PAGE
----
The Talmud manages to do what few legal systems even attempt: it integrates psychological and moral issues seamlessly with normative legal guidelines. But to appreciate the full extent of this integration, it’s important to pay attention to something that is too often left out of today’s Gemara classes: the aggadah.
Jewish audiences are highly invested in the outcome of any play featuring controversy between Christians and Jews. For Jewish audiences, this is not just an interesting play about a past event. In the Jewish psyche, medieval disputation is simply another event in a continuous line of trials, persecutions, expulsions, missionizing, book-burnings, and pogroms. Jewish practice keeps ancient events fresh.
This publication was made possible with the support of the Louis and Dina Van de Kamp Foundation, August 2020 Dear Friends. In May, 2017, Yael Valier, a student and contributor to the David Cardozo Think Tank, launched a remarkable play about the famous Disputation of Barcelona. This disputation about the respective truths of Judaism and […]
In the context of the launch of a new theater company whose mission is to bring entertaining theological content to audiences in and around Jerusalem, Roy Doliner’s Divine Right was chosen as the company’s first production. This play about the Disputation of Barcelona balances historical accuracy and creative dramatic content in a satisfying and intellectually honest portrayal of the events of the Disputation for educated lay audiences. This paper examines the technical, dramaturgical, and theological issues that arose during this production for the playwright, director, actors, and audiences.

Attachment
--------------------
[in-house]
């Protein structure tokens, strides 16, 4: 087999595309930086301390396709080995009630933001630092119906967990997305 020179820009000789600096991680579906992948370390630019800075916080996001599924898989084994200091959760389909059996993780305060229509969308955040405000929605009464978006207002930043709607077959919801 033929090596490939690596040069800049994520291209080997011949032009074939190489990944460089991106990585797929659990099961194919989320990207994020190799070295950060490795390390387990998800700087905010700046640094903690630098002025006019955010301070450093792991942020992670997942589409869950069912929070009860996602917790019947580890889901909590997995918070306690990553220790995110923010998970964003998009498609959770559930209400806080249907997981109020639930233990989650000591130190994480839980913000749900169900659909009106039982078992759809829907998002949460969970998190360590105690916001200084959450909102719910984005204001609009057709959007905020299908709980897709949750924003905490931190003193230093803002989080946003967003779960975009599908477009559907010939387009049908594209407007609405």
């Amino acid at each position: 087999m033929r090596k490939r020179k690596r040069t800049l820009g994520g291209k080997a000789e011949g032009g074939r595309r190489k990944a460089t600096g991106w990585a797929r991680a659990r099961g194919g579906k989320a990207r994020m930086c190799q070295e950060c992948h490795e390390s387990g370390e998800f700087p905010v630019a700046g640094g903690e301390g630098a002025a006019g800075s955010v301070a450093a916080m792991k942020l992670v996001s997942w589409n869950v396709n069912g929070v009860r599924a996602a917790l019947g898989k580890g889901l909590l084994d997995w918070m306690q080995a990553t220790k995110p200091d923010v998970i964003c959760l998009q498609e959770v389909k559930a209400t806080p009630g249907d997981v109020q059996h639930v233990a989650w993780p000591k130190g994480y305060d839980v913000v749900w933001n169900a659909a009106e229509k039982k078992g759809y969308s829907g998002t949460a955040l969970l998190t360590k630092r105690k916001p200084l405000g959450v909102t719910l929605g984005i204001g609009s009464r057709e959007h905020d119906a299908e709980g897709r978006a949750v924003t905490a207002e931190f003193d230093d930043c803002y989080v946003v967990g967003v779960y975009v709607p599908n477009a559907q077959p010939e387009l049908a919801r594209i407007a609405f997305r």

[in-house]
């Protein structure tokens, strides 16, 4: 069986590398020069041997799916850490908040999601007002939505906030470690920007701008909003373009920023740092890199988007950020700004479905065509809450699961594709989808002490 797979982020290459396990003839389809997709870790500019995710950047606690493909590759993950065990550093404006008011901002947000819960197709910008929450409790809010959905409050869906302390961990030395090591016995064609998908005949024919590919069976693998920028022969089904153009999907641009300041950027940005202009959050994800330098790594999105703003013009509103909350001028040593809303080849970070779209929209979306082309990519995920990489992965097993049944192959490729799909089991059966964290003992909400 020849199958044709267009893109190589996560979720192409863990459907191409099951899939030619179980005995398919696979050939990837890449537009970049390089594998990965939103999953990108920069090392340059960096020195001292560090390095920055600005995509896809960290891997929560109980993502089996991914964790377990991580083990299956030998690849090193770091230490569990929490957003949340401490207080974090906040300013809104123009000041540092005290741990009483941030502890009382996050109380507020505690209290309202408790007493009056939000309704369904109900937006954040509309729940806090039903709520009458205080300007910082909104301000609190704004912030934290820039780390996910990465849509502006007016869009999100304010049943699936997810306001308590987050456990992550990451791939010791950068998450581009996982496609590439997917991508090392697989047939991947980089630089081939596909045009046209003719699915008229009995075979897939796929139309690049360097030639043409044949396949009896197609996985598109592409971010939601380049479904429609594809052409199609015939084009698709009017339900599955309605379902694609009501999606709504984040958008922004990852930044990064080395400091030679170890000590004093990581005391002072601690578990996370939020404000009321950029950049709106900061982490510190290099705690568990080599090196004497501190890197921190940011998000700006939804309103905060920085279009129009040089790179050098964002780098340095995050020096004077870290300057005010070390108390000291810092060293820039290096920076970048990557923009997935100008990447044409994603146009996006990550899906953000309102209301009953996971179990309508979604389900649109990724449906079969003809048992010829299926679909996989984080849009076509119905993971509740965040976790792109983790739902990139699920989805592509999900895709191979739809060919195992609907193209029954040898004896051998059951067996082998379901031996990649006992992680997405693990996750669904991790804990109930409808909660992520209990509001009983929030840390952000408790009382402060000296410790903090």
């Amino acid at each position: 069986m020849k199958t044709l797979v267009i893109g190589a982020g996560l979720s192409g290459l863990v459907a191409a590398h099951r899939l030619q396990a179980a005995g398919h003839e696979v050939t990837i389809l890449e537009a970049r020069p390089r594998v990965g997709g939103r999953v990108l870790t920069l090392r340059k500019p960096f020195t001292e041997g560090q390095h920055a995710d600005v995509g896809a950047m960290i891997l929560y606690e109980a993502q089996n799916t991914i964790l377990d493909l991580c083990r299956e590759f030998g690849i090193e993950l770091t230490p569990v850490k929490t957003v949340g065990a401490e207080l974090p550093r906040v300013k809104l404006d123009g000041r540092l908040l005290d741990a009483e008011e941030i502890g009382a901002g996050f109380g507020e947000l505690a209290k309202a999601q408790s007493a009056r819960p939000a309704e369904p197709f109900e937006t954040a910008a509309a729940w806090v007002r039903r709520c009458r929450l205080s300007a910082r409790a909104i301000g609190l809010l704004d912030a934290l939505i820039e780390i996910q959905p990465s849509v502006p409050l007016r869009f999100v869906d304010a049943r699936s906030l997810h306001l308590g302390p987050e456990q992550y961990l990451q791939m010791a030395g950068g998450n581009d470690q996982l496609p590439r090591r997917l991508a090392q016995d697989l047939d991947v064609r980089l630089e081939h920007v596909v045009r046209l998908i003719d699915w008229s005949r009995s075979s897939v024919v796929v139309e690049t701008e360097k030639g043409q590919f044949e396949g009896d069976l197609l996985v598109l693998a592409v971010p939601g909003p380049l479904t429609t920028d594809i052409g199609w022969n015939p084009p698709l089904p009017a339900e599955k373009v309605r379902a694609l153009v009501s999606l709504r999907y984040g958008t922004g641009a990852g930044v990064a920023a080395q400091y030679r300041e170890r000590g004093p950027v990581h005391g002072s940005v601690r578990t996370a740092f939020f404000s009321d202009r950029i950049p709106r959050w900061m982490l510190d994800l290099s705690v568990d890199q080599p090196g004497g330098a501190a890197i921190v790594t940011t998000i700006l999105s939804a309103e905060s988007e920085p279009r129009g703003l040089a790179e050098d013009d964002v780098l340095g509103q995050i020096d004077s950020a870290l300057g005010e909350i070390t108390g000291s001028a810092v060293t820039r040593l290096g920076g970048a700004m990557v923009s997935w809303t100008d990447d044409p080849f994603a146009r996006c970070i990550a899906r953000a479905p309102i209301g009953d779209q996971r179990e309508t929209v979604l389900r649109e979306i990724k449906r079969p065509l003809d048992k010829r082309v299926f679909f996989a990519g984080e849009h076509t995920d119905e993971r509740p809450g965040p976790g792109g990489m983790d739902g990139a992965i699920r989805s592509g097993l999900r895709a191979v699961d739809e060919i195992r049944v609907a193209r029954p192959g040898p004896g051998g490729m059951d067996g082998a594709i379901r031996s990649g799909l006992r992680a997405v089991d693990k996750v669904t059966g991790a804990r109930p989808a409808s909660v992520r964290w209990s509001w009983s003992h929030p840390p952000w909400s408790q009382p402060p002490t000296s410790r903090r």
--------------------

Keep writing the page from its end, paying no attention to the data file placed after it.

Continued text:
This is the last of a seven-part series on the thoughts of the Mei HaShiloach, the famous and highly unusual work by the Chassidic thinker, Rabbi Mordechai Joseph Leiner of Izbica. In this essay, Yehuda DovBer Zirkind discusses how the ideas of Mei HaShiloach may impact the future evolution of halachah. Many observations by the Mei HaShiloach touch on my opinion that Halacha will have to liberate itself from what we can only call “Defensive Halacha,” which became the norm while the Jewish people were living in exile.